NPS annuity is not going away anytime soon: PFRDA Chairman EXCLUSIVE

By: and | Updated: February 13, 2019 11:35 AM

In a recent interview with Financial Express Online, Hemant Contractor spoke about various issues ailing the smooth growth of the NPS. He also answers why the annuity component in the withdrawal of NPS corpus may not be going away any sooner.

retirement corpus, National Pension System, NPS, New Pension Scheme, Employees' Provident Fund, EPF, PF, EPS, EDLI, Public Provident Fund, PPF, NPS accounts, NPS investment options, return on NPS, PPF interest rate, EPF interest rate, EPFO, government employeesFinancial literacy among people is low, pension literacy is lower.

While PFRDA has worked to promote its flagship National Pension Scheme since its inception in 2009, Hemant G Contractor, Chairman, Pension Fund Regulatory Development Authority, says that there are still miles to go as the NPS subscriber base is yet miles away from the desired number. Contractor attributes this to the lack of financial awareness among people while stressing the need to have a pension plan considering growing life expectancy.

In a recent interview with Financial Express Online, Hemant Contractor spoke about various issues ailing the smooth growth of the National Pension Scheme. He discusses PFRDA’s future plans and challenges. He also answers why the annuity component in the withdrawal of NPS corpus may not be going away any sooner.

Here are the edited excerpts of PFRDA Chairman Hemant Contractor’s conversation with Prachi Gupta and Shaleen Agrawal.

How has your experience been in PFRDA since joining it in 2014?

Since I come from the banking background, pension policy was an interesting and a new change. When I joined, it was in its nascent stage. In the four years that followed, the growth has been good. Nevertheless, there is so much yet to be done as so many people still are not on-board the pension plan.

Why are Indians hesitant to join the National Pension Scheme?

The NPS plan is voluntary and it takes persuasion for people to actually make such a long time commitment. It has not been easy to sell the scheme since the needs of the people are immediate. Financial literacy among people is low, pension literacy is lower. People don’t understand the importance of enrolling for a pension scheme. What escapes people is that the average lifespan has increased and hence more and more people should have a pension cover. Also, the income-levels in non-organised sectors are low which results in constrained participation.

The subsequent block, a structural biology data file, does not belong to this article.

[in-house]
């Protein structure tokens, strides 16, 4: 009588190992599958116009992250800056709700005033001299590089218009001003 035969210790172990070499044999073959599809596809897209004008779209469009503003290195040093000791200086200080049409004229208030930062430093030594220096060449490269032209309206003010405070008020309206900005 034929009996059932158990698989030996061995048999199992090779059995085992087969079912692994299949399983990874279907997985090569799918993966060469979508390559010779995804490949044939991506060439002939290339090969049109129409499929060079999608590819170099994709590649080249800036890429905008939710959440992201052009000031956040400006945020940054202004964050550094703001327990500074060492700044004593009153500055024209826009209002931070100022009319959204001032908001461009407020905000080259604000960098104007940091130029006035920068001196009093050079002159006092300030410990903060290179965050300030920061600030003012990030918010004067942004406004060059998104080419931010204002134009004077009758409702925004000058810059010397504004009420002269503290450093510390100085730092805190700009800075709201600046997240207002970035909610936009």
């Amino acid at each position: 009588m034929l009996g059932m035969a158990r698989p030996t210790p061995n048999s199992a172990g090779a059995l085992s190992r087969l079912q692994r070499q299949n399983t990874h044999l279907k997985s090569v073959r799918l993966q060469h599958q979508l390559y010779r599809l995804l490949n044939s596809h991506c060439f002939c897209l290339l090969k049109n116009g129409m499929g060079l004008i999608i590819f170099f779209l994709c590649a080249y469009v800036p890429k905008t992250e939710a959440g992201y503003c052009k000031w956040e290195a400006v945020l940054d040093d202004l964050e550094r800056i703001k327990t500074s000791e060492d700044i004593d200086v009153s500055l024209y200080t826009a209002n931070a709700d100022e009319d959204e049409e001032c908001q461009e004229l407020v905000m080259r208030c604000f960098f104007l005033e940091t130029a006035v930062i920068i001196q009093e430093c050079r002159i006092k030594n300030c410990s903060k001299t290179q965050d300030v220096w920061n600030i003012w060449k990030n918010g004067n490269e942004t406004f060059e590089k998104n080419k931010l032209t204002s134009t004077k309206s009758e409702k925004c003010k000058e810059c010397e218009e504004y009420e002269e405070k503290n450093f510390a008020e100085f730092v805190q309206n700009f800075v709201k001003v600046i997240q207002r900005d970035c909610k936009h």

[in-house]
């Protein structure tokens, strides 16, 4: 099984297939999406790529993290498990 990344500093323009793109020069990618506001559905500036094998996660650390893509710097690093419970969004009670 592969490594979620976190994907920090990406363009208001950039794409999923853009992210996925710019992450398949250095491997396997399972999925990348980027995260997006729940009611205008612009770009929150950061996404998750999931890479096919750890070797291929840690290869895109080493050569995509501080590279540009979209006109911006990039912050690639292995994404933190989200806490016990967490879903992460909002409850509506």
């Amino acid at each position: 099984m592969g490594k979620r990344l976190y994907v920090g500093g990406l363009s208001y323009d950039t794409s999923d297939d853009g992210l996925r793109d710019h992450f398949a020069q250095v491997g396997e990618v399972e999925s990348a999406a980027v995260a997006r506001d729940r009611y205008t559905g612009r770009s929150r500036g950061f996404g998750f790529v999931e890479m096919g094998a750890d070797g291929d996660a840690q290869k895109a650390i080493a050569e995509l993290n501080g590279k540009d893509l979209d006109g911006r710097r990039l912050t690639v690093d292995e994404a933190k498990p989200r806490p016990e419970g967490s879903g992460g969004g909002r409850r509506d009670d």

Which sectors remain largely untouched by the NPS?

People in the organised sectors, government employees, and well-off people are well covered by the plan. However, those employed in the non-organised sector and the ones who are not doing well financially remain largely untouched.

What has been the response in general towards the pension plans?

We got a generally good response to Atal Pension Yojana which was launched as a replacement to previous Swavalamban Yojana. We are touching 1.5 crore subscribers, with a total corpus of about Rs 2,95,000 crore.

NPS comes off as a very complicated scheme even to well-educated people. The annuity is a complicated concept. Is there a scope to simplify it?

NPS does require some explanation and educating people about the same is a major challenge to us. The irony is that annuity is provided by the insurance company. The issue here is that we undertake only the accumulation part of the policy. Had we provided the annuity, it would have been in one package.

Do you think that the 40% of the corpus getting locked up in annuity is a deterrent in people signing up for NPS?

I understand that annuity has a lot of drawbacks. People don’t like the idea of it. However, the appealing part of the annuity is you get an assured payment which is a source of comfort for so many people. People need to have something to fall back on in their retirement years.

Can we expect to do away with the annuity component?

Annuity is not going anywhere, however, there can be some improvements. If it were left to the people, they would rather have 100% salary drawn at the end and splurge it all together. We don’t want that to happen. We want them to have something instead of falling back on their children.

Will the changes proposed to the NPS be applicable to old-subscribers as well?

No. Only to new subscribers. We have proposed a few major changes. First, the government contribution is to rise from the previous 10%. Secondly, government employees will be able to decide whom to place the money with. This is for the new-flow. However, for those who wish to get enrolled in the new scheme, they will have a provision to convert to the same.

Do you think that the period between the old scheme and the new scheme will see a slowdown in the subscription?

A slowdown hits us if we are not doing well. We are doing well already. But once the scheme is announced, we will be better off.

What are your current challenges?

We really need to improve the awareness level among people. Currently, we are way off our NPS target. We need cooperation from more tax-payers as it benefits everyone. Also, we are trying to get annuity tax-free. Greater support from government is also needed as we have suggested few changes to the Atal Pension Yojana.

What are PFRDA’s future plans?

We aim to add 50 lakh additional subscribers to Atal Pension Yojana. While NPS is growing by 30-40% by year, it is also gaining popularity. We look forward to having more people in it.

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